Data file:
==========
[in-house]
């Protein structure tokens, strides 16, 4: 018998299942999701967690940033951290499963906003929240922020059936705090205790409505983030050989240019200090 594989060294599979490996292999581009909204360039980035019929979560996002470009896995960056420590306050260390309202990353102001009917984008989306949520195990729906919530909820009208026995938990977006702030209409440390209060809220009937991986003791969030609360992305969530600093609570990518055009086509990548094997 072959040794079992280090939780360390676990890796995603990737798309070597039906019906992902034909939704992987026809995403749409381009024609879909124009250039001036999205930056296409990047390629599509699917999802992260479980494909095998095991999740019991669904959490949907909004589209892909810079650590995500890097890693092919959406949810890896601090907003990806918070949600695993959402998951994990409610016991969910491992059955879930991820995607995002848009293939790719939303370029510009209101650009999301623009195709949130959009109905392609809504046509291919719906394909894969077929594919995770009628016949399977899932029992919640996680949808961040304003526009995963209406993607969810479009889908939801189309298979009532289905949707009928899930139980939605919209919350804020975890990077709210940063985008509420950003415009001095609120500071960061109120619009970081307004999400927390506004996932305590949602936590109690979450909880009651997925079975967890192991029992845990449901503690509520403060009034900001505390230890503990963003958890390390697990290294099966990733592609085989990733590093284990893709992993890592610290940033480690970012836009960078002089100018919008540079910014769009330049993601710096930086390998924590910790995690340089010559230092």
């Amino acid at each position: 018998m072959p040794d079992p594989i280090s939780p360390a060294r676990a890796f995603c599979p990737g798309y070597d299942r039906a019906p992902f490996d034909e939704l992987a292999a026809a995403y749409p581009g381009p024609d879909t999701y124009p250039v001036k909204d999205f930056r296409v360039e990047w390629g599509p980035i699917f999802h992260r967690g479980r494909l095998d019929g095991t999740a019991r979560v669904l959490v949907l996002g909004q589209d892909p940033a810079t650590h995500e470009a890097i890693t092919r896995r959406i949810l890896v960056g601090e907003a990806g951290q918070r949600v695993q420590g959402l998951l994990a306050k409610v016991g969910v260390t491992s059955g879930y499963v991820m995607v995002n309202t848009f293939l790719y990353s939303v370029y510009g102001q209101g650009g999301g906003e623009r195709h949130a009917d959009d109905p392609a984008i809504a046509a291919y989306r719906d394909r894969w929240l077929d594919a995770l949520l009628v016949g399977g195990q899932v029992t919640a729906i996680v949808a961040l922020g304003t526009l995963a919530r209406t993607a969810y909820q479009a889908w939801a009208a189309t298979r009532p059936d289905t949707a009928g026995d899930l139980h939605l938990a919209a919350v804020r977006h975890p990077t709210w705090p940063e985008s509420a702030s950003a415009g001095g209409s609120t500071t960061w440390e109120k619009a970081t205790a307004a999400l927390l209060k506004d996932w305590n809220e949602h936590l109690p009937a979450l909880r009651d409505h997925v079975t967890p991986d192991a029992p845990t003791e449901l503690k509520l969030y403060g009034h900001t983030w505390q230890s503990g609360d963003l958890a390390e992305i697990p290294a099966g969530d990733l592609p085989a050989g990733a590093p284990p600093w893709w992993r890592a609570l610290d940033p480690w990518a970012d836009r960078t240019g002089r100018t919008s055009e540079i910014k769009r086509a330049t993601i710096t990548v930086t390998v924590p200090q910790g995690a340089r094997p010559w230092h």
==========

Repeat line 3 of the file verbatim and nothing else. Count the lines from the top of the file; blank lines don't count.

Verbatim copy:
């Amino acid at each position: 018998m072959p040794d079992p594989i280090s939780p360390a060294r676990a890796f995603c599979p990737g798309y070597d299942r039906a019906p992902f490996d034909e939704l992987a292999a026809a995403y749409p581009g381009p024609d879909t999701y124009p250039v001036k909204d999205f930056r296409v360039e990047w390629g599509p980035i699917f999802h992260r967690g479980r494909l095998d019929g095991t999740a019991r979560v669904l959490v949907l996002g909004q589209d892909p940033a810079t650590h995500e470009a890097i890693t092919r896995r959406i949810l890896v960056g601090e907003a990806g951290q918070r949600v695993q420590g959402l998951l994990a306050k409610v016991g969910v260390t491992s059955g879930y499963v991820m995607v995002n309202t848009f293939l790719y990353s939303v370029y510009g102001q209101g650009g999301g906003e623009r195709h949130a009917d959009d109905p392609a984008i809504a046509a291919y989306r719906d394909r894969w929240l077929d594919a995770l949520l009628v016949g399977g195990q899932v029992t919640a729906i996680v949808a961040l922020g304003t526009l995963a919530r209406t993607a969810y909820q479009a889908w939801a009208a189309t298979r009532p059936d289905t949707a009928g026995d899930l139980h939605l938990a919209a919350v804020r977006h975890p990077t709210w705090p940063e985008s509420a702030s950003a415009g001095g209409s609120t500071t960061w440390e109120k619009a970081t205790a307004a999400l927390l209060k506004d996932w305590n809220e949602h936590l109690p009937a979450l909880r009651d409505h997925v079975t967890p991986d192991a029992p845990t003791e449901l503690k509520l969030y403060g009034h900001t983030w505390q230890s503990g609360d963003l958890a390390e992305i697990p290294a099966g969530d990733l592609p085989a050989g990733a590093p284990p600093w893709w992993r890592a609570l610290d940033p480690w990518a970012d836009r960078t240019g002089r100018t919008s055009e540079i910014k769009r086509a330049t993601i710096t990548v930086t390998v924590p200090q910790g995690a340089r094997p010559w230092h």